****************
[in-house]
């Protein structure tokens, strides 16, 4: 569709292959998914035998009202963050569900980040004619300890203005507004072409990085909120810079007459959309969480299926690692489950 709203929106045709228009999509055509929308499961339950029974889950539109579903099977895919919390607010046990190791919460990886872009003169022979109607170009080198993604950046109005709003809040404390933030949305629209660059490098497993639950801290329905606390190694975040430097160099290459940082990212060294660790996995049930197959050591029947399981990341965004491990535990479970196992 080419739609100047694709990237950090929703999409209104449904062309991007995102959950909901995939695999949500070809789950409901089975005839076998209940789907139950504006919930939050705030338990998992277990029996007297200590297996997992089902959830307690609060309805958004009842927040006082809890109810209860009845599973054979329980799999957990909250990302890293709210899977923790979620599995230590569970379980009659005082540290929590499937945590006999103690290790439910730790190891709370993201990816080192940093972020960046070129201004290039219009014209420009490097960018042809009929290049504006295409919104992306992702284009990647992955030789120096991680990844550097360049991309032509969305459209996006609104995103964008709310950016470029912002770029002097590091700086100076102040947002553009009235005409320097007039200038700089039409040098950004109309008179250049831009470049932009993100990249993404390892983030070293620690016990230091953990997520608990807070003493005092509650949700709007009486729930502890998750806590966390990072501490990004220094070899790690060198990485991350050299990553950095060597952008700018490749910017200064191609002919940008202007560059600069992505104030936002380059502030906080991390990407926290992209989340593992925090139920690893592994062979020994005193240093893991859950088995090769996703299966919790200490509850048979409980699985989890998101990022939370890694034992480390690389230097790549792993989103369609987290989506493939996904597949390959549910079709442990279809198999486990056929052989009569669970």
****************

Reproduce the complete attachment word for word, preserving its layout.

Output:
[in-house]
């Protein structure tokens, strides 16, 4: 569709292959998914035998009202963050569900980040004619300890203005507004072409990085909120810079007459959309969480299926690692489950 709203929106045709228009999509055509929308499961339950029974889950539109579903099977895919919390607010046990190791919460990886872009003169022979109607170009080198993604950046109005709003809040404390933030949305629209660059490098497993639950801290329905606390190694975040430097160099290459940082990212060294660790996995049930197959050591029947399981990341965004491990535990479970196992 080419739609100047694709990237950090929703999409209104449904062309991007995102959950909901995939695999949500070809789950409901089975005839076998209940789907139950504006919930939050705030338990998992277990029996007297200590297996997992089902959830307690609060309805958004009842927040006082809890109810209860009845599973054979329980799999957990909250990302890293709210899977923790979620599995230590569970379980009659005082540290929590499937945590006999103690290790439910730790190891709370993201990816080192940093972020960046070129201004290039219009014209420009490097960018042809009929290049504006295409919104992306992702284009990647992955030789120096991680990844550097360049991309032509969305459209996006609104995103964008709310950016470029912002770029002097590091700086100076102040947002553009009235005409320097007039200038700089039409040098950004109309008179250049831009470049932009993100990249993404390892983030070293620690016990230091953990997520608990807070003493005092509650949700709007009486729930502890998750806590966390990072501490990004220094070899790690060198990485991350050299990553950095060597952008700018490749910017200064191609002919940008202007560059600069992505104030936002380059502030906080991390990407926290992209989340593992925090139920690893592994062979020994005193240093893991859950088995090769996703299966919790200490509850048979409980699985989890998101990022939370890694034992480390690389230097790549792993989103369609987290989506493939996904597949390959549910079709442990279809198999486990056929052989009569669970």